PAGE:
Elephant Rocks State Park

Elephant Rocks State Park is a state-owned geologic reserve and public recreation area encompassing an outcropping of Precambrian granite in the Saint Francois Mountains in the U.S. state of Missouri. The state park is named for a string of large granite boulders which resemble a train of pink circus elephants.[4] The park was created following the donation of the land to the state in 1967 by geologist Dr. John Stafford Brown.[5] The park is used for picnicking, rock climbing, and trail exploration. It is managed by the Missouri Department of Natural Resources.[4]

Elephant Rocks State Park
The Elephant Rocks.JPG
Map showing the location of Elephant Rocks State Park
Map showing the location of Elephant Rocks State Park
Location in Missouri
Map showing the location of Elephant Rocks State Park
Map showing the location of Elephant Rocks State Park
Elephant Rocks State Park (the United States)
LocationIron, Missouri, United States
Coordinates37°39′16″N 90°41′17″W / 37.65444°N 90.68806°W / 37.65444; -90.68806Coordinates: 37°39′16″N 90°41′17″W / 37.65444°N 90.68806°W / 37.65444; -90.68806[1]
Area133.75 acres (54.13 ha)[2]
Elevation1,273 ft (388 m)[1]
Governing bodyMissouri Department of Natural Resources
WebsiteElephant Rocks State Park


The Elephant Rocks, for which Elephant Rocks State Park is named, is a pile of residual boulders of weathered Graniteville Granite. It is a medium- to coarse-grained, muscovite-biotite alkali granite that, on the average, consists of 55 percent alkali feldspar, 40 percent quartz, and less than 5 percent mafic minerals. The Graniteville Granite is a pluton formed 1.4 billion years ago in the Proterozoic by the cooling of magma that intruded into the volcanic strata and country rock associated with a collapsed caldera.[6][7] Nearly vertical fractures formed in the stone as it cooled, and uplift of the granite enhanced the fracturing. Eventually the overlying strata were removed through erosion, exposing the granite pluton. Before it was exposed, groundwater weathered the granite along fracture joints creating corestones of relatively solid altered granite embedded within friable saprolite. Surface runoff later eroded the saprolite that once surrounded the corestones and left, what are now locally called elephant rocks as boulders perched on the ground surface.[6]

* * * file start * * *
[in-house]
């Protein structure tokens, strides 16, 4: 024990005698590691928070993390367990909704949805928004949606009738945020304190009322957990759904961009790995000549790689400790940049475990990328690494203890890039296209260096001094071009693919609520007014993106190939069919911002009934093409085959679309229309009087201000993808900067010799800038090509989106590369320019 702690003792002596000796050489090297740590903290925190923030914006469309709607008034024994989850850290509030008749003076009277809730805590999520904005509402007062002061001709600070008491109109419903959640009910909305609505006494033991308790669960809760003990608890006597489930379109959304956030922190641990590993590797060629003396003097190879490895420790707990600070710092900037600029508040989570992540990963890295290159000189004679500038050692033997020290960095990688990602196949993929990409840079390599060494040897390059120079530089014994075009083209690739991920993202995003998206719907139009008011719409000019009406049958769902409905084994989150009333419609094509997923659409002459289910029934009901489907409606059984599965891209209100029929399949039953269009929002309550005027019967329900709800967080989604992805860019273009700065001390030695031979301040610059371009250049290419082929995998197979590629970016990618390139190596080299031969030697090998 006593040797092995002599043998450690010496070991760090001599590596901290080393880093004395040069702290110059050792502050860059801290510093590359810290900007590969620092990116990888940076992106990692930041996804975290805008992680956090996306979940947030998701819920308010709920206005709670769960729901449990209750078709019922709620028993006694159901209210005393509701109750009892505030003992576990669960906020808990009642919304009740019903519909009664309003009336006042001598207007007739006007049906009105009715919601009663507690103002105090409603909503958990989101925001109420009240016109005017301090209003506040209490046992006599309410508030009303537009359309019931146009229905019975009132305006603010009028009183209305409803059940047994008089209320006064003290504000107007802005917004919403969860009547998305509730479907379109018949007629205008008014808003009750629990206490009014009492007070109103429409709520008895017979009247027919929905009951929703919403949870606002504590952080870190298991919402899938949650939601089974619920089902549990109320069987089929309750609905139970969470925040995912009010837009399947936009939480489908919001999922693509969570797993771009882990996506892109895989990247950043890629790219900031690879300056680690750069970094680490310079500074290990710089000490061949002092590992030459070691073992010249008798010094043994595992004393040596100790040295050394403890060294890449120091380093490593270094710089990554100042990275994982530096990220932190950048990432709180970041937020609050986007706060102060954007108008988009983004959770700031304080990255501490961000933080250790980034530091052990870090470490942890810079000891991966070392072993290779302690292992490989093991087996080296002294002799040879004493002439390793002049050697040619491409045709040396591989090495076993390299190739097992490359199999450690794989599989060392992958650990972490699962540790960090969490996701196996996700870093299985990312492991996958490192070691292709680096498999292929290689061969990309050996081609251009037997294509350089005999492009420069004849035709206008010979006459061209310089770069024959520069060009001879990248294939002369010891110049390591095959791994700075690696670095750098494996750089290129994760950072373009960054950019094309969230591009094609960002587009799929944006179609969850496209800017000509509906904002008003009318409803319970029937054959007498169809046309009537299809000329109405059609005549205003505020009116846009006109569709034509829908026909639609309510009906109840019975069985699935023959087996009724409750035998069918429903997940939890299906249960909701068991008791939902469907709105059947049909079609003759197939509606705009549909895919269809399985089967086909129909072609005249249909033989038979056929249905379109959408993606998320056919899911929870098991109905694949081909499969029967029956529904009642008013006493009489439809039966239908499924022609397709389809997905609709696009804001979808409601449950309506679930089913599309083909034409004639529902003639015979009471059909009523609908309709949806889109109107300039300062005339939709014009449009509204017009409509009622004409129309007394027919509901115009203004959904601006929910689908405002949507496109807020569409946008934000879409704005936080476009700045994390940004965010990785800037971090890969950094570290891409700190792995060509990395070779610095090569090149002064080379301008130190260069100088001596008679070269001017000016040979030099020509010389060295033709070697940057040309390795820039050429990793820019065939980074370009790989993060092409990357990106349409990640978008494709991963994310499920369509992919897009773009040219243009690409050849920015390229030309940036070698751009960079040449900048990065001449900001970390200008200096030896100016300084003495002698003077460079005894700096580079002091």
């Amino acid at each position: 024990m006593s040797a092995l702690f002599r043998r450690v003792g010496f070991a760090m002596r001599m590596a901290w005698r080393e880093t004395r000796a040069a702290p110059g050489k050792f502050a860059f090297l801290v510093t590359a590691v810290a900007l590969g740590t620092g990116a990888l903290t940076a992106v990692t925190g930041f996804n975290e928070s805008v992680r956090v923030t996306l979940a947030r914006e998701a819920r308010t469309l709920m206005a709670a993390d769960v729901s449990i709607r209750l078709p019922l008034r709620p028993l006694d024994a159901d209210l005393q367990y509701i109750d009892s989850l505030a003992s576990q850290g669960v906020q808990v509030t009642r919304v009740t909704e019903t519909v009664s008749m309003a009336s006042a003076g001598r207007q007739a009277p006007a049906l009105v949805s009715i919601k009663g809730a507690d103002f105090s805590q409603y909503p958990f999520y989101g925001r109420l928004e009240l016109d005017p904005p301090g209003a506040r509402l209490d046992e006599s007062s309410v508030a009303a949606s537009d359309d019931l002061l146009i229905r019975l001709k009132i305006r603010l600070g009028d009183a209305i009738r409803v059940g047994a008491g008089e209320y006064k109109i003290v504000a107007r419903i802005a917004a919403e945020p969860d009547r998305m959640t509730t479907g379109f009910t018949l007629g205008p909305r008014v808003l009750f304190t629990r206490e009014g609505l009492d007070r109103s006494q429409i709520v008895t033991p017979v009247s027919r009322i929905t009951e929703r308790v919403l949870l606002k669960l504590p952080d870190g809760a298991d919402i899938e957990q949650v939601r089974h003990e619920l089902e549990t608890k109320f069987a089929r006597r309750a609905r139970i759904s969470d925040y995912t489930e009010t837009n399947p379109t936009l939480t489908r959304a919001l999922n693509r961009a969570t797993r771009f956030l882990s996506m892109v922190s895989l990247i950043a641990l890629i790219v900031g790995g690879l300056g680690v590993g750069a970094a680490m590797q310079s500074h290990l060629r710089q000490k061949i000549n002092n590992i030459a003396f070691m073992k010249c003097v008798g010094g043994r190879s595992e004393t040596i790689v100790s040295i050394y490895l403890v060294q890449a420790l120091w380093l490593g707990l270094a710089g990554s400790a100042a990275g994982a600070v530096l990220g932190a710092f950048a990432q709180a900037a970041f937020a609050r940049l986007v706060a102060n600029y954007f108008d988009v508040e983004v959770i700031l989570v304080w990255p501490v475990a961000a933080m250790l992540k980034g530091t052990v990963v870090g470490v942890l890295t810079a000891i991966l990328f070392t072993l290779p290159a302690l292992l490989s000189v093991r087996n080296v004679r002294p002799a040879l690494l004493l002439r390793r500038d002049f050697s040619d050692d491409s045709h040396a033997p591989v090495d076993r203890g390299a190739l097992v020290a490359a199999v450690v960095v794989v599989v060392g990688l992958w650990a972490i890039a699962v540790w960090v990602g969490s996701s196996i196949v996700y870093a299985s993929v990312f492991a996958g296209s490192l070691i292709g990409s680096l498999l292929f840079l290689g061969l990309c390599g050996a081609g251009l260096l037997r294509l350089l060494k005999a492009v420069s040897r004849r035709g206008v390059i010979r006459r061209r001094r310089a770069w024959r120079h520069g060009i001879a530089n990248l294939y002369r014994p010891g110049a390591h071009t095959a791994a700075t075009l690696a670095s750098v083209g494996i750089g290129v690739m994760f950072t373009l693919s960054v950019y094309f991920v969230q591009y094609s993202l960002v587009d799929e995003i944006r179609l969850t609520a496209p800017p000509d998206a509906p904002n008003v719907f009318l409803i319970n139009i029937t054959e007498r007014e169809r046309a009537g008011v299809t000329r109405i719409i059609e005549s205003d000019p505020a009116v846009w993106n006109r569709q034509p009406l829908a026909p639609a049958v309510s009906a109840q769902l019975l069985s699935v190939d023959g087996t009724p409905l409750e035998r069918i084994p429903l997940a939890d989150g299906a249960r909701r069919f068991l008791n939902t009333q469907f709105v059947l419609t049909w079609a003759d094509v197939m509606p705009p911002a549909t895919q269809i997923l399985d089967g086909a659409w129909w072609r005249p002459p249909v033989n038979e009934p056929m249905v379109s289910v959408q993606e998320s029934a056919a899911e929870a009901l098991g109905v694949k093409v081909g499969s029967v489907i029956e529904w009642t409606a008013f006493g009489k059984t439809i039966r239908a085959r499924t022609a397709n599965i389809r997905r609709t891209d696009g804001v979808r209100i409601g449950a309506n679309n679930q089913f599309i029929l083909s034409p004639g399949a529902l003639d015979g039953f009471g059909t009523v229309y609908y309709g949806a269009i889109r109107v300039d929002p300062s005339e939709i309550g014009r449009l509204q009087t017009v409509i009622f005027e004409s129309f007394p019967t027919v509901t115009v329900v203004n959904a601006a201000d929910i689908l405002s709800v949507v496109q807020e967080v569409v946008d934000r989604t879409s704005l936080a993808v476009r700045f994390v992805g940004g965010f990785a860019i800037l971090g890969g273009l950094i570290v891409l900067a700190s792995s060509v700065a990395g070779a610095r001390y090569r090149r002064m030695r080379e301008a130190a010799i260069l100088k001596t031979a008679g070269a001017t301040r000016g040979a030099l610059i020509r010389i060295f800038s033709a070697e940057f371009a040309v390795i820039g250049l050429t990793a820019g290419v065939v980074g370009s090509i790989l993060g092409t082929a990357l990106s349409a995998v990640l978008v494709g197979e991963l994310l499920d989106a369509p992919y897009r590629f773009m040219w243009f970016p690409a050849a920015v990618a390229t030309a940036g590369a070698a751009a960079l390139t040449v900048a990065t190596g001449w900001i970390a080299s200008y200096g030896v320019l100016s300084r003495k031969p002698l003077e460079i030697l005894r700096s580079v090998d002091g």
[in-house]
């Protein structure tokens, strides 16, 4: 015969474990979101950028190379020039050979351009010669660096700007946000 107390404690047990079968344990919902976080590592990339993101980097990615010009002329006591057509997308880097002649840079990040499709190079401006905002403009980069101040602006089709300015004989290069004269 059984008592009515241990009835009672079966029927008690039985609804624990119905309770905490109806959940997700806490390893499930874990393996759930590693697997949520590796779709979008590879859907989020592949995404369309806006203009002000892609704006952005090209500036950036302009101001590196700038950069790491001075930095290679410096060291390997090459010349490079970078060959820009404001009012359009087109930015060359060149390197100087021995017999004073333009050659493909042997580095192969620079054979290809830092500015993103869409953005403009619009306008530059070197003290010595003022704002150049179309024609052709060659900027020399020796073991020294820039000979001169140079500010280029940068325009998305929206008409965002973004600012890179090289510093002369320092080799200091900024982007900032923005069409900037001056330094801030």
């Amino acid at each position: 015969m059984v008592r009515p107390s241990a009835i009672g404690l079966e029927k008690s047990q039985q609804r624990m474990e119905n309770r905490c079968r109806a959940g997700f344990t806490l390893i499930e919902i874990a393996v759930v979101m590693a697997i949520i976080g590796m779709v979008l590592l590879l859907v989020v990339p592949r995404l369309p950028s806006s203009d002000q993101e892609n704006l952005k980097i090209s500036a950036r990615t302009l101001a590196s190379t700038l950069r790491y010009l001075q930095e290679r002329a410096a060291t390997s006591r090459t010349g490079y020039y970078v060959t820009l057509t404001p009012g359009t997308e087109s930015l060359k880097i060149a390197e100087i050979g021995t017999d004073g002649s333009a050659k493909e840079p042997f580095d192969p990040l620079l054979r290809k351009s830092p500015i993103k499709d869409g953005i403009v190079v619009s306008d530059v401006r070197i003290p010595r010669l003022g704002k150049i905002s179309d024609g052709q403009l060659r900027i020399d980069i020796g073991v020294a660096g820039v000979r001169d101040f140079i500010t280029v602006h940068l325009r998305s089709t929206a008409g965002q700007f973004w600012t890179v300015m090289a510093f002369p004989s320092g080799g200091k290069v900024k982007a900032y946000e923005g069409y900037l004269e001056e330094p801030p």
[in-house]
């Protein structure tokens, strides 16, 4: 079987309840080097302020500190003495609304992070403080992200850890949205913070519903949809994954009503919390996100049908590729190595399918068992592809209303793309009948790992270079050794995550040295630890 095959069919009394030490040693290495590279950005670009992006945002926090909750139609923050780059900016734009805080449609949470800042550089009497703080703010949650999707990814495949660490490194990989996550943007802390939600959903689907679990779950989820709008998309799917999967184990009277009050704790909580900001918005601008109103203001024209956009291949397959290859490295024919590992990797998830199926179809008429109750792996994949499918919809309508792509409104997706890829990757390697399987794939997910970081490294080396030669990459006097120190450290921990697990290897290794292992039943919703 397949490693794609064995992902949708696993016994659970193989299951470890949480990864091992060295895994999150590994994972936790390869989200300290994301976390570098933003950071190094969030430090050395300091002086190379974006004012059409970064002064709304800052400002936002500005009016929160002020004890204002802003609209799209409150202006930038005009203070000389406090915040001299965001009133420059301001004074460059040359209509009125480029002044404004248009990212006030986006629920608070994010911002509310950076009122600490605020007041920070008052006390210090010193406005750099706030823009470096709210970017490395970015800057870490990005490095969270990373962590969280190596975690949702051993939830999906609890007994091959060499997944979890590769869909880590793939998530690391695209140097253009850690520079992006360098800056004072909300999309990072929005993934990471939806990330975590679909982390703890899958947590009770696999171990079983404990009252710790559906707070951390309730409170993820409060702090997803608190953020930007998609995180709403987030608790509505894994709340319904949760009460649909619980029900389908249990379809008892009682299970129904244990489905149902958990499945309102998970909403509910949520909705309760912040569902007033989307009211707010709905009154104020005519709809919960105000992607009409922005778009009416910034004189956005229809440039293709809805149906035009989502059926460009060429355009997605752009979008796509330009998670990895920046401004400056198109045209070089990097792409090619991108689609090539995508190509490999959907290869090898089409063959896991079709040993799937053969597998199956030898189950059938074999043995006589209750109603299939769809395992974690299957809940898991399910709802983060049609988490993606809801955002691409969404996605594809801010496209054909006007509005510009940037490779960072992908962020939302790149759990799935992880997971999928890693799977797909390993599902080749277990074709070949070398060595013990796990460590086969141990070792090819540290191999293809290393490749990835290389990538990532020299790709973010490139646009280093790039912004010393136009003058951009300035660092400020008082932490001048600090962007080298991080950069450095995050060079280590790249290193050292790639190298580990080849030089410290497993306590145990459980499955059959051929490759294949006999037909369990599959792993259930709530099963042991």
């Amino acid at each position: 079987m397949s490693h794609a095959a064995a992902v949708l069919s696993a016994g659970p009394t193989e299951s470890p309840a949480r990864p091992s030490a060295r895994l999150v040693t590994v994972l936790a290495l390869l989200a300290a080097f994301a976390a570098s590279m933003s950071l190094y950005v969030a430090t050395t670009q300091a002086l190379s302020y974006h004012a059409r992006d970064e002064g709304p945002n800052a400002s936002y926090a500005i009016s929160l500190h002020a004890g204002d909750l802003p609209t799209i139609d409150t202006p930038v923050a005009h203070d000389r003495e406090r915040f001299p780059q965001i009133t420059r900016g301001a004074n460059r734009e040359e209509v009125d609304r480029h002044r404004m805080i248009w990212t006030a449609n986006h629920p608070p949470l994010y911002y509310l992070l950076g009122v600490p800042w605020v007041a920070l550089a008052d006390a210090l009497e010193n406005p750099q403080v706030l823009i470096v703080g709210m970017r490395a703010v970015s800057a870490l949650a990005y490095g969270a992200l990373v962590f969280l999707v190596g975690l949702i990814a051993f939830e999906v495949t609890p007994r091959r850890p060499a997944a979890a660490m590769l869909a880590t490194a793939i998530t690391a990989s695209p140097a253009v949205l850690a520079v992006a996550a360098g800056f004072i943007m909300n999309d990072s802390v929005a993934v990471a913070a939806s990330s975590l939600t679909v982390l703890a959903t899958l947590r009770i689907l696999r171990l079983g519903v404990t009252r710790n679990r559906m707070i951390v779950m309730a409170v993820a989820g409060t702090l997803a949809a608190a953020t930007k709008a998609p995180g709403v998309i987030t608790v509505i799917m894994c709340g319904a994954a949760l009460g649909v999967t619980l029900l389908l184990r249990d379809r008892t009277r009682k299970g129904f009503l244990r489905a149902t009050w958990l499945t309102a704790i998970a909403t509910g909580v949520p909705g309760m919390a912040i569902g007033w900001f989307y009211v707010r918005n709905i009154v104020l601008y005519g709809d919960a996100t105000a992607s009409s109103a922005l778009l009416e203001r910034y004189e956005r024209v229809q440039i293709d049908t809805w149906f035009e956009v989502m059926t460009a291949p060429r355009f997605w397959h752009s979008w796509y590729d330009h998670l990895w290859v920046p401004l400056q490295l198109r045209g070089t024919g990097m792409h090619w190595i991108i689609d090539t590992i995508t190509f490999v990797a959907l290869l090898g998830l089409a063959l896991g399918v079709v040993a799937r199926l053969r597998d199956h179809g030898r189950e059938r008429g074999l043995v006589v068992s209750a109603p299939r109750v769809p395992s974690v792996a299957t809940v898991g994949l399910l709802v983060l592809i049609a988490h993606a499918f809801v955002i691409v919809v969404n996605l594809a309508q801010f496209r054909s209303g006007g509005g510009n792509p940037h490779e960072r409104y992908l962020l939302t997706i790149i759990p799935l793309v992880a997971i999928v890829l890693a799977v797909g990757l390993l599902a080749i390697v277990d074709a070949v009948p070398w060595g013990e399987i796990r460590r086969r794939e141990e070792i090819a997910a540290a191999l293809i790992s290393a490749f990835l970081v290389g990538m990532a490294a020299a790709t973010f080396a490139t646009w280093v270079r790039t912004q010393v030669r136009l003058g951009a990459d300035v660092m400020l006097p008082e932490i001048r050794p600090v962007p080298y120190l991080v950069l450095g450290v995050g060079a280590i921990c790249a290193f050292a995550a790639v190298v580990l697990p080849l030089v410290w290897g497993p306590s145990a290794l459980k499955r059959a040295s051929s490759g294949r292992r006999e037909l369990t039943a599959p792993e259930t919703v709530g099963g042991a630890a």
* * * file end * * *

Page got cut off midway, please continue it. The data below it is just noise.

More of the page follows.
The reddish or pink granite has been quarried in this area since 1869, and two abandoned granite quarries are within the park. These and others nearby have provided red architectural granite for buildings in states from Massachusetts to California, but most particularly in St. Louis, including stone for St. Louis City Hall and the piers of the Eads Bridge. Stones unsuitable for architectural use were made into shoebox-sized paving stones that were used on the streets of St. Louis as well as on its wharf on the Mississippi River. Stone quarried in the area currently is used for mortuary monuments and is known commercially as Missouri Red monument stone.[6][8]

Activities and amenitiesEdit

A one-mile (2 km) circular interpretive trail in the Elephant Rocks Natural Area, called the Braille Trail, is the first in Missouri state parks designed specifically for visitors with visual and physical challenges. Spur trails off the main trail include one passing through "Fat Man's Squeeze," a narrow gap between two boulders that leads hikers to an abandoned quarry, and another that goes through "The Maze," a 100-foot (30.48 meter) section of scattered boulders.[9] The park's picnicking area includes ADA-compliant facilities.[10]


  1. ^ a b "Elephant Rocks State Park". Geographic Names Information System. United States Geological Survey.
  2. ^ "Elephant Rocks State Park: Data Sheet" (PDF). Missouri Department of Natural Resources. November 2017. Retrieved April 25, 2018.
  3. ^ "State Park Land Acquisition Summary". Missouri State Parks. Retrieved April 25, 2018.
  4. ^ a b "Elephant Rocks State Park". Missouri Department of Natural Resources. Retrieved September 29, 2014.
  5. ^ "Elephant Rocks Natural Area". Missouri Department of Conservation. Retrieved April 25, 2018.
  6. ^ a b c Kisvarsanyi, E.B. and Hebrank, A.W. 1987. Elephant rocks: a granite tor in Precambrian Graniteville Granite, the St. Francois Mountains, Missouri. In North-central Section of the Geological Society of America, Centennial Field Guide 3, pp. 159-160. doi 10.1130/0-8137-5403-8.159
  7. ^ Tolman, C.F., and Robertson, F., 1969, Exposed Precambrian rocks in southeast Missouri: Missouri Division of Geological Survey and Water Resources Report of Investigations, 44, 68 p.
  8. ^ "Elephant Rocks State Park: Cultural History". Missouri Department of Natural Resources. Retrieved April 25, 2018.
  9. ^ Bullis, Mary Eakins. "Elephant Rocks State Park". River Valley Region Association. Retrieved September 29, 2014.
  10. ^ "Elephant Rocks State Park: Accessibility Information". Missouri Department of Natural Resources. Retrieved April 25, 2018.

External linksEdit